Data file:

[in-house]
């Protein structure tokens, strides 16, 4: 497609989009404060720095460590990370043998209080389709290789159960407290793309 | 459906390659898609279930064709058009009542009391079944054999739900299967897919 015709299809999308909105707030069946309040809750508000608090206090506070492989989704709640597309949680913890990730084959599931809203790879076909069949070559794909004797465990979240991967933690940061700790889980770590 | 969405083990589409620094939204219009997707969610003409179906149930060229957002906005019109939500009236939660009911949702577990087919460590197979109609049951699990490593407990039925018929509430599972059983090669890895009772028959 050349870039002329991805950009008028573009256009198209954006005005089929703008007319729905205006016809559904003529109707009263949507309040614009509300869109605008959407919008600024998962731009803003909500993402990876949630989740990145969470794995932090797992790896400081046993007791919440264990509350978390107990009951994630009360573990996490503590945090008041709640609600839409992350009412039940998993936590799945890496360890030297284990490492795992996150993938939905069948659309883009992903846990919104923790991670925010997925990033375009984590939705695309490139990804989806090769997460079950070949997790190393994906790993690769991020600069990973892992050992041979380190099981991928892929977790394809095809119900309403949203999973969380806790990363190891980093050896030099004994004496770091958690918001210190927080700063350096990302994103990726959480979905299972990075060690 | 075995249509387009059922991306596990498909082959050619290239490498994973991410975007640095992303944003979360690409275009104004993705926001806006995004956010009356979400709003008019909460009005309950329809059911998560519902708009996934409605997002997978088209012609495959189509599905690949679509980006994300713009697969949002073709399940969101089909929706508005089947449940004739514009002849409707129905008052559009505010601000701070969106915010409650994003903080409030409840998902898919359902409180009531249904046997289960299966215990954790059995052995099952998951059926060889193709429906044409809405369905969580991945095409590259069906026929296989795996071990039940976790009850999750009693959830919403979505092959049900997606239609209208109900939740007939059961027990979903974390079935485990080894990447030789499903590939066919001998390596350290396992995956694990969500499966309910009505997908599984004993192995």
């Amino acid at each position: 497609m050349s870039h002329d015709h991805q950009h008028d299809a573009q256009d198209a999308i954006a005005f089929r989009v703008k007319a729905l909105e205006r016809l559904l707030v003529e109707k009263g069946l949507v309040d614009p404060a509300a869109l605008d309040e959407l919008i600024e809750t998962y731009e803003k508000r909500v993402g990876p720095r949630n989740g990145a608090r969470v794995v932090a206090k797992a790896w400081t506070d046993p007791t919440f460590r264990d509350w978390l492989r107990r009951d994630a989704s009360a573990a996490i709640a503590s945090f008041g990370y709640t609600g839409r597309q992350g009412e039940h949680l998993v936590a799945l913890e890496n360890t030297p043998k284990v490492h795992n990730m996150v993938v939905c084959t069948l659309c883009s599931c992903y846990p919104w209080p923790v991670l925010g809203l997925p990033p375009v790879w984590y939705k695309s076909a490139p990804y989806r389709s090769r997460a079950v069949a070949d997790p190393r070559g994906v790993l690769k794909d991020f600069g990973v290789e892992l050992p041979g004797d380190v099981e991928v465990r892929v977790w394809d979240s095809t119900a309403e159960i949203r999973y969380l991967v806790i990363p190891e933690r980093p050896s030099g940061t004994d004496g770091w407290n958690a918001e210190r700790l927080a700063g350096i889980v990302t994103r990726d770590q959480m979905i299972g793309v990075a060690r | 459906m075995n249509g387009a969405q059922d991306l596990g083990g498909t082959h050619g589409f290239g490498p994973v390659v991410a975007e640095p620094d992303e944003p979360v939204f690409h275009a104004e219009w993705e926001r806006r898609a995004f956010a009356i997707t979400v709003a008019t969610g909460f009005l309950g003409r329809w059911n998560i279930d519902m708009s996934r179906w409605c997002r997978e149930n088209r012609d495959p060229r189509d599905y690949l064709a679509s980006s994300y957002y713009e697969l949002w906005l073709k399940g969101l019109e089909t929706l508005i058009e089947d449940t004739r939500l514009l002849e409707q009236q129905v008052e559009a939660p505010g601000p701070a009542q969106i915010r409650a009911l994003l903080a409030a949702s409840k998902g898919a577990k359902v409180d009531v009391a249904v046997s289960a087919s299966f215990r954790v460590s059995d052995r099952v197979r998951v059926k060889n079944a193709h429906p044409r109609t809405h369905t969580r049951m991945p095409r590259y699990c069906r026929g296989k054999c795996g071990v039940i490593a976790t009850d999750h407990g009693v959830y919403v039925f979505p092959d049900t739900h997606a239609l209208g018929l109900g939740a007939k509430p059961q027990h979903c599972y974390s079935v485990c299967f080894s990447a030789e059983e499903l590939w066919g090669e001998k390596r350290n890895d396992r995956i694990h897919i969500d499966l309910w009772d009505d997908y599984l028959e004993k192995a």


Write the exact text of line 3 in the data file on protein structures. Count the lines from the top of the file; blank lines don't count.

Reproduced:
């Amino acid at each position: 497609m050349s870039h002329d015709h991805q950009h008028d299809a573009q256009d198209a999308i954006a005005f089929r989009v703008k007319a729905l909105e205006r016809l559904l707030v003529e109707k009263g069946l949507v309040d614009p404060a509300a869109l605008d309040e959407l919008i600024e809750t998962y731009e803003k508000r909500v993402g990876p720095r949630n989740g990145a608090r969470v794995v932090a206090k797992a790896w400081t506070d046993p007791t919440f460590r264990d509350w978390l492989r107990r009951d994630a989704s009360a573990a996490i709640a503590s945090f008041g990370y709640t609600g839409r597309q992350g009412e039940h949680l998993v936590a799945l913890e890496n360890t030297p043998k284990v490492h795992n990730m996150v993938v939905c084959t069948l659309c883009s599931c992903y846990p919104w209080p923790v991670l925010g809203l997925p990033p375009v790879w984590y939705k695309s076909a490139p990804y989806r389709s090769r997460a079950v069949a070949d997790p190393r070559g994906v790993l690769k794909d991020f600069g990973v290789e892992l050992p041979g004797d380190v099981e991928v465990r892929v977790w394809d979240s095809t119900a309403e159960i949203r999973y969380l991967v806790i990363p190891e933690r980093p050896s030099g940061t004994d004496g770091w407290n958690a918001e210190r700790l927080a700063g350096i889980v990302t994103r990726d770590q959480m979905i299972g793309v990075a060690r | 459906m075995n249509g387009a969405q059922d991306l596990g083990g498909t082959h050619g589409f290239g490498p994973v390659v991410a975007e640095p620094d992303e944003p979360v939204f690409h275009a104004e219009w993705e926001r806006r898609a995004f956010a009356i997707t979400v709003a008019t969610g909460f009005l309950g003409r329809w059911n998560i279930d519902m708009s996934r179906w409605c997002r997978e149930n088209r012609d495959p060229r189509d599905y690949l064709a679509s980006s994300y957002y713009e697969l949002w906005l073709k399940g969101l019109e089909t929706l508005i058009e089947d449940t004739r939500l514009l002849e409707q009236q129905v008052e559009a939660p505010g601000p701070a009542q969106i915010r409650a009911l994003l903080a409030a949702s409840k998902g898919a577990k359902v409180d009531v009391a249904v046997s289960a087919s299966f215990r954790v460590s059995d052995r099952v197979r998951v059926k060889n079944a193709h429906p044409r109609t809405h369905t969580r049951m991945p095409r590259y699990c069906r026929g296989k054999c795996g071990v039940i490593a976790t009850d999750h407990g009693v959830y919403v039925f979505p092959d049900t739900h997606a239609l209208g018929l109900g939740a007939k509430p059961q027990h979903c599972y974390s079935v485990c299967f080894s990447a030789e059983e499903l590939w066919g090669e001998k390596r350290n890895d396992r995956i694990h897919i969500d499966l309910w009772d009505d997908y599984l028959e004993k192995a």